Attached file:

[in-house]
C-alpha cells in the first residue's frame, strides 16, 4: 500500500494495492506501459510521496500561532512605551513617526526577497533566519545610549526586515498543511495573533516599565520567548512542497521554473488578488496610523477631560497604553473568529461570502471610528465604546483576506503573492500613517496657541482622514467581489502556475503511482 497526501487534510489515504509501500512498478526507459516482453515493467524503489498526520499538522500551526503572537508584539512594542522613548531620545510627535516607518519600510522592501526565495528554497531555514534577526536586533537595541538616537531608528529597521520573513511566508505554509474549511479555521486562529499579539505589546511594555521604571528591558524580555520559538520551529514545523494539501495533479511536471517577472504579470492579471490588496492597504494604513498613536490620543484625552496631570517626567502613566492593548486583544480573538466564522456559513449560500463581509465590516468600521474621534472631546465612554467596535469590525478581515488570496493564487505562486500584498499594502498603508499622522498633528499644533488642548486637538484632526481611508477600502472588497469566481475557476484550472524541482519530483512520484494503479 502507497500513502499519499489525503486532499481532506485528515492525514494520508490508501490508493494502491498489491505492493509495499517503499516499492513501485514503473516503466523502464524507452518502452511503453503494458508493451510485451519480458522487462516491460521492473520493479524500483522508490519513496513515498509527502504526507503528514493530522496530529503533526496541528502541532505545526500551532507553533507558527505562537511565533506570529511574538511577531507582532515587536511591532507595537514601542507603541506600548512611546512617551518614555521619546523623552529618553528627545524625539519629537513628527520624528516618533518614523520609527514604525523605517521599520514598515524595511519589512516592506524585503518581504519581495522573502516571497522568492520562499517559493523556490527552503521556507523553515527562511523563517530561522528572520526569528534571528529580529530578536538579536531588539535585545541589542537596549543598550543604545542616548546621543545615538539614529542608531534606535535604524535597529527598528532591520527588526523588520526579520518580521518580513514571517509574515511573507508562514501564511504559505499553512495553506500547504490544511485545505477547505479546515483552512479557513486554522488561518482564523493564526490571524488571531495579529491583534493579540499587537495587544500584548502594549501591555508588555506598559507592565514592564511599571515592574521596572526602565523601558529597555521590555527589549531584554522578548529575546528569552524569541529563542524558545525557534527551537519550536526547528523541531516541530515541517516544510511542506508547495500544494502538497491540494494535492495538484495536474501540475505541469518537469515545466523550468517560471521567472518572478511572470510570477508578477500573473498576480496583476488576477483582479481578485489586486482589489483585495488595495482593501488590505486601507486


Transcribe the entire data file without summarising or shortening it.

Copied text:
[in-house]
C-alpha cells in the first residue's frame, strides 16, 4: 500500500494495492506501459510521496500561532512605551513617526526577497533566519545610549526586515498543511495573533516599565520567548512542497521554473488578488496610523477631560497604553473568529461570502471610528465604546483576506503573492500613517496657541482622514467581489502556475503511482 497526501487534510489515504509501500512498478526507459516482453515493467524503489498526520499538522500551526503572537508584539512594542522613548531620545510627535516607518519600510522592501526565495528554497531555514534577526536586533537595541538616537531608528529597521520573513511566508505554509474549511479555521486562529499579539505589546511594555521604571528591558524580555520559538520551529514545523494539501495533479511536471517577472504579470492579471490588496492597504494604513498613536490620543484625552496631570517626567502613566492593548486583544480573538466564522456559513449560500463581509465590516468600521474621534472631546465612554467596535469590525478581515488570496493564487505562486500584498499594502498603508499622522498633528499644533488642548486637538484632526481611508477600502472588497469566481475557476484550472524541482519530483512520484494503479 502507497500513502499519499489525503486532499481532506485528515492525514494520508490508501490508493494502491498489491505492493509495499517503499516499492513501485514503473516503466523502464524507452518502452511503453503494458508493451510485451519480458522487462516491460521492473520493479524500483522508490519513496513515498509527502504526507503528514493530522496530529503533526496541528502541532505545526500551532507553533507558527505562537511565533506570529511574538511577531507582532515587536511591532507595537514601542507603541506600548512611546512617551518614555521619546523623552529618553528627545524625539519629537513628527520624528516618533518614523520609527514604525523605517521599520514598515524595511519589512516592506524585503518581504519581495522573502516571497522568492520562499517559493523556490527552503521556507523553515527562511523563517530561522528572520526569528534571528529580529530578536538579536531588539535585545541589542537596549543598550543604545542616548546621543545615538539614529542608531534606535535604524535597529527598528532591520527588526523588520526579520518580521518580513514571517509574515511573507508562514501564511504559505499553512495553506500547504490544511485545505477547505479546515483552512479557513486554522488561518482564523493564526490571524488571531495579529491583534493579540499587537495587544500584548502594549501591555508588555506598559507592565514592564511599571515592574521596572526602565523601558529597555521590555527589549531584554522578548529575546528569552524569541529563542524558545525557534527551537519550536526547528523541531516541530515541517516544510511542506508547495500544494502538497491540494494535492495538484495536474501540475505541469518537469515545466523550468517560471521567472518572478511572470510570477508578477500573473498576480496583476488576477483582479481578485489586486482589489483585495488595495482593501488590505486601507486